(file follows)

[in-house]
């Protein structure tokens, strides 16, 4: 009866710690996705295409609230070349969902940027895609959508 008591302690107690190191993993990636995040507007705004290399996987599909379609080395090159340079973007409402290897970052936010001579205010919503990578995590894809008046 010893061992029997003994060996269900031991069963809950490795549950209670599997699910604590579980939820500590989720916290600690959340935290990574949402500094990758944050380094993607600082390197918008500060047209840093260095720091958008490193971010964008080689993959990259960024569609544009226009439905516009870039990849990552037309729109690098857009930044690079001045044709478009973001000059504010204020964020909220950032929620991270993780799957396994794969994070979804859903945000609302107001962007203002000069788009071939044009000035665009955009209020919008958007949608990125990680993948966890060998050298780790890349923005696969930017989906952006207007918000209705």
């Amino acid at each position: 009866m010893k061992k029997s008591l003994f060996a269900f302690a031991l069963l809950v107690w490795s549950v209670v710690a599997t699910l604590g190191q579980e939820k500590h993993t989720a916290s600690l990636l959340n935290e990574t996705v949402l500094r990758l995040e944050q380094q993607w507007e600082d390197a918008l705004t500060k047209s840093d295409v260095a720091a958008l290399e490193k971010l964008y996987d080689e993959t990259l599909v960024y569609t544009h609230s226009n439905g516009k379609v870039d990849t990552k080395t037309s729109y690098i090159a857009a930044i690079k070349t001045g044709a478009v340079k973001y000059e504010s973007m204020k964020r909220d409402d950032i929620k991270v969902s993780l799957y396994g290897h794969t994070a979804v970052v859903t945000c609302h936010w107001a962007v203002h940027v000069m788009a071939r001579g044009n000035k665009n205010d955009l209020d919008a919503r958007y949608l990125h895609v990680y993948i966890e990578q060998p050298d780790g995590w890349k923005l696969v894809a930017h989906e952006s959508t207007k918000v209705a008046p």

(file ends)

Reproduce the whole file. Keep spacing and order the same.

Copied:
[in-house]
């Protein structure tokens, strides 16, 4: 009866710690996705295409609230070349969902940027895609959508 008591302690107690190191993993990636995040507007705004290399996987599909379609080395090159340079973007409402290897970052936010001579205010919503990578995590894809008046 010893061992029997003994060996269900031991069963809950490795549950209670599997699910604590579980939820500590989720916290600690959340935290990574949402500094990758944050380094993607600082390197918008500060047209840093260095720091958008490193971010964008080689993959990259960024569609544009226009439905516009870039990849990552037309729109690098857009930044690079001045044709478009973001000059504010204020964020909220950032929620991270993780799957396994794969994070979804859903945000609302107001962007203002000069788009071939044009000035665009955009209020919008958007949608990125990680993948966890060998050298780790890349923005696969930017989906952006207007918000209705």
């Amino acid at each position: 009866m010893k061992k029997s008591l003994f060996a269900f302690a031991l069963l809950v107690w490795s549950v209670v710690a599997t699910l604590g190191q579980e939820k500590h993993t989720a916290s600690l990636l959340n935290e990574t996705v949402l500094r990758l995040e944050q380094q993607w507007e600082d390197a918008l705004t500060k047209s840093d295409v260095a720091a958008l290399e490193k971010l964008y996987d080689e993959t990259l599909v960024y569609t544009h609230s226009n439905g516009k379609v870039d990849t990552k080395t037309s729109y690098i090159a857009a930044i690079k070349t001045g044709a478009v340079k973001y000059e504010s973007m204020k964020r909220d409402d950032i929620k991270v969902s993780l799957y396994g290897h794969t994070a979804v970052v859903t945000c609302h936010w107001a962007v203002h940027v000069m788009a071939r001579g044009n000035k665009n205010d955009l209020d919008a919503r958007y949608l990125h895609v990680y993948i966890e990578q060998p050298d780790g995590w890349k923005l696969v894809a930017h989906e952006s959508t207007k918000v209705a008046p």